He looks like he belongs out there, still all these years later.

Ichiro, at age 48, returned to Seattle earlier this week, and returned to a familiar place in the outfield grass at T-Mobile Park.

A day before his formal induction into the Mariners Hall of Fame, Ichiro spent Friday afternoon going through many of the same pregame routines he meticulously mastered in 14 seasons playing right field for the Mariners.

He wore an M’s hat and a navy blue workout shirt over a mock turtleneck as he played long toss, shagged fly balls and chatted in the outfield with the Mariners’ newest star, Julio Rodriguez.

Ichiro said he has stayed in shape, three years after his retirement, in part so he could help coach Rodriguez and others.

“If I don’t continue to do what I’m doing physically — be ready in training — I won’t be able to really help them,” said Ichiro, who has remained with the organization in a part-time role as special assistant to the chairman and de facto coach. “I know there’s former players that can teach and tell them what to do. But I think it’s more valuable to be able to show them how that is.”


Ken Griffey Jr. was among the former Mariners who arrived at the ballpark Friday. They’re all here to celebrate Ichiro, but of course everyone was talking about Julio, just a few hours after news of the rookie center fielder’s massive contract extension surfaced.

“I don’t like to really have high expectations in people,” Ichiro said, speaking through interpreter Allen Turner. “(But) he’s somebody that kind of forces me to expect something great from him. … He has all this potential, but he really, really wants to be better and do whatever he can to be that player that he wants to become. And so whatever I can do to help him, I really want to help him.”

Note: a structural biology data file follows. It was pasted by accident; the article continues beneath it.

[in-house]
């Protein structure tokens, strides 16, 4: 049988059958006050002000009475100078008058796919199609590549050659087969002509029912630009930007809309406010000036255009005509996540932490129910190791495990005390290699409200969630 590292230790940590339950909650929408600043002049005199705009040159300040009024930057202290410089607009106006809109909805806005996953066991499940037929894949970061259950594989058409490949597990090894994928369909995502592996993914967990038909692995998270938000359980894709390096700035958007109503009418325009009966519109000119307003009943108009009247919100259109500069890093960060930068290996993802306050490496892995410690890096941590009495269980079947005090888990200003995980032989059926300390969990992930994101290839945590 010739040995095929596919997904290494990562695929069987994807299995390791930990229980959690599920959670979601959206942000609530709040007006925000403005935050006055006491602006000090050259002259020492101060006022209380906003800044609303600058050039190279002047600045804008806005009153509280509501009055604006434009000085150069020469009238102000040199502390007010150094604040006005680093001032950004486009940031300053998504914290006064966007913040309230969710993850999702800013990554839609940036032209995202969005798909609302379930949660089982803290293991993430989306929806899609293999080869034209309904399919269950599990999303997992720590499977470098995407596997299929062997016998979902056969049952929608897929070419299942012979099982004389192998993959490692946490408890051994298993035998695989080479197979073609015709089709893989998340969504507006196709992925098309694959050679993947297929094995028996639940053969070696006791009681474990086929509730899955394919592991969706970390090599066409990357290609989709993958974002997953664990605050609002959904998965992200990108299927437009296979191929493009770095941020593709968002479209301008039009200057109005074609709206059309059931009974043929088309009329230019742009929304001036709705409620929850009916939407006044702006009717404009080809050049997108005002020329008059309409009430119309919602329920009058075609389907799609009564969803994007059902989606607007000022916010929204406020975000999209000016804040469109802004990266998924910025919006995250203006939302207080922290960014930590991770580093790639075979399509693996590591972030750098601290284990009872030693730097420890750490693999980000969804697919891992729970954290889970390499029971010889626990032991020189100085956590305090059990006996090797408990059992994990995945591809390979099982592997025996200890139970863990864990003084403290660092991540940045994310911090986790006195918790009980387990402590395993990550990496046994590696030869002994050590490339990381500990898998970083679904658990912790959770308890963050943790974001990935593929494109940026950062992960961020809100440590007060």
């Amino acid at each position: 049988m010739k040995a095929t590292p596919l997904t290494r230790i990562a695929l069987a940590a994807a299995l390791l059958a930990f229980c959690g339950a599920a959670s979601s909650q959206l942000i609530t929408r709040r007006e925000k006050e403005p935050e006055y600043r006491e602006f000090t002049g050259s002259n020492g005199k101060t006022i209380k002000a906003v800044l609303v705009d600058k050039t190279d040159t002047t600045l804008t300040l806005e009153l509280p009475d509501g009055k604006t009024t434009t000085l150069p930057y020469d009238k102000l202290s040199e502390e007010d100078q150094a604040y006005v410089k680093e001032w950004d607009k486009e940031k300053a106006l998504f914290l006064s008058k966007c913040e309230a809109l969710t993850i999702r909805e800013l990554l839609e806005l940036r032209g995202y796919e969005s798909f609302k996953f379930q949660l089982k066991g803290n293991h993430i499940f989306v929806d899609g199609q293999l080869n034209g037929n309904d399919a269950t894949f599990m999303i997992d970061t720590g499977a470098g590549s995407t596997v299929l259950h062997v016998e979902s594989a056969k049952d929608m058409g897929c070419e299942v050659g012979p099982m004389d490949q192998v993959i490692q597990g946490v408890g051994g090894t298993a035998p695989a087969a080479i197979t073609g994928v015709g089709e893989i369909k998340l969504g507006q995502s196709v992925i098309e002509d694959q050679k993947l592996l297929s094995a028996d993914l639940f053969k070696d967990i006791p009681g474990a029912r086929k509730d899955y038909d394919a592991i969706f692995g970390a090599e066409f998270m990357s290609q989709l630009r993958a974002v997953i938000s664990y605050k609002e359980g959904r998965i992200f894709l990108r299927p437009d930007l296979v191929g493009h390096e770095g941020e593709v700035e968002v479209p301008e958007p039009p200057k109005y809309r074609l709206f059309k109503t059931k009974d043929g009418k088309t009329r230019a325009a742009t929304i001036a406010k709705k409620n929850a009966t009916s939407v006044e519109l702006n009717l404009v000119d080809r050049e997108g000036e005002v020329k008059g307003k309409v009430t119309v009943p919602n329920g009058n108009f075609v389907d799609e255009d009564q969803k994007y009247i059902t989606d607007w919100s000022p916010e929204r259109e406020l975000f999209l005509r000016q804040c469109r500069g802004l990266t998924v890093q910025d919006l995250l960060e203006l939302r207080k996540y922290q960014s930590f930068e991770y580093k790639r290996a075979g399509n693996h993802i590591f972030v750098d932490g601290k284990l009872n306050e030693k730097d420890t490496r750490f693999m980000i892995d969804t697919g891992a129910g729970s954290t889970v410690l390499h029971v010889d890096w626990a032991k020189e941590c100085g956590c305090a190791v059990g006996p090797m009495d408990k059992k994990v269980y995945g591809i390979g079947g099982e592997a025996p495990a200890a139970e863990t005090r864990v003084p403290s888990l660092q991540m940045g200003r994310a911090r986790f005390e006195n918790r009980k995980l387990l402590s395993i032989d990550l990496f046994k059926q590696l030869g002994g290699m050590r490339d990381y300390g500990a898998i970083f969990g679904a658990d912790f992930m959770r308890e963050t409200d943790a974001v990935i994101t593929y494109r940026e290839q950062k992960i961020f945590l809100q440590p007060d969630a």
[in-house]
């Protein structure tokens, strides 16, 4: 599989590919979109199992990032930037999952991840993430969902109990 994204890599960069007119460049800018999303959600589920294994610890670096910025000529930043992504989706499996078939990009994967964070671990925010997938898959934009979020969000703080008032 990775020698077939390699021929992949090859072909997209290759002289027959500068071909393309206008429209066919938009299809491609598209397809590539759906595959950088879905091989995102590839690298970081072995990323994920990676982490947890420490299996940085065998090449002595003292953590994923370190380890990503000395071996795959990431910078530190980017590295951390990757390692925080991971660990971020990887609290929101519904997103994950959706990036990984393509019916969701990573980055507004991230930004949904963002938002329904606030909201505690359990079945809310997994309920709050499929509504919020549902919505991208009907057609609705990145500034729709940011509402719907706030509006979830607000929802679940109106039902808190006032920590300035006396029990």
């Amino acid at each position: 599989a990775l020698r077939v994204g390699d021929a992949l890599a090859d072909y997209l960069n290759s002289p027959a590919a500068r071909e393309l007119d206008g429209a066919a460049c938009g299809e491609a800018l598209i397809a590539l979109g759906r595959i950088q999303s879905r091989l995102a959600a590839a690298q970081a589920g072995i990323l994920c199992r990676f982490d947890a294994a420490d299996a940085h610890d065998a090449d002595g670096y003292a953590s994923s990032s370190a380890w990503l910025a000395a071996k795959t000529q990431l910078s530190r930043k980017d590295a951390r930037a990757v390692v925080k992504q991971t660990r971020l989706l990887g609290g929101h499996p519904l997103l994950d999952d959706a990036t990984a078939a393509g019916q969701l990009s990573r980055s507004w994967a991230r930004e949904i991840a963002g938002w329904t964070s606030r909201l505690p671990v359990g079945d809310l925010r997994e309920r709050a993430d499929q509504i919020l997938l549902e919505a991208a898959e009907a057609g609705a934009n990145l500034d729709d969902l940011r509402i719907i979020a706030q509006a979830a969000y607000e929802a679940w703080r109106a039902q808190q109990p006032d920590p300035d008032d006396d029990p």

Ichiro had a chance to catch up with the franchise’s most renowned center fielder Friday afternoon.

“I saw Junior today,” Ichiro said, “and, man, what a star he is. You can just feel it. I hadn’t seen him in a while. I definitely don’t want to put myself in that same category, up to him, but I want to be able to contribute to the Mariners in whatever way I can continue to help this organization.”

The Mariners, who entered Friday holding the third and final wild-card spot, are seeking their first postseason berth since Ichiro’s first season in Seattle in 2001.


“It’s tough to compare it to that 2001 team, where you play a game — and you win. That was really what it was like in 2001,” Ichiro said. “But I’ve been away a little bit (this summer) and I came back to the team just about a week ago, and when I saw them and talked to the guys, just the energy that I could feel from them was different. I knew this is special.

“These guys have something that’s not common, and so it’s something that really excited me, to feel their energy and to know that OK, this is good, that this is something special.”

The Hall of Fame induction ceremony is scheduled to begin at 6:25 p.m. Saturday. The Mariners previously announced the game (7:10 p.m. start) against Cleveland has sold out.

Ichiro said writing his induction speech has been stressful.

“You know, preparing for a game is — I can’t say easy, but it doesn’t compare to what this preparation for tomorrow is,” Ichiro said. “I mean, I have a stomach ache thinking about the speech. This might be my second ulcer.”

Ty France feeling better

Ty France was held out of the lineup for Friday night’s game against the Guardians, a day after he exited the series opener because of a calf bruise.

France texted manager Scott Servais on Friday morning that he was OK, but Servais wanted to give his All-Star first baseman a day to recover. Servais said he would consider using France off the bench as a pinch-hitter if the situation called for that.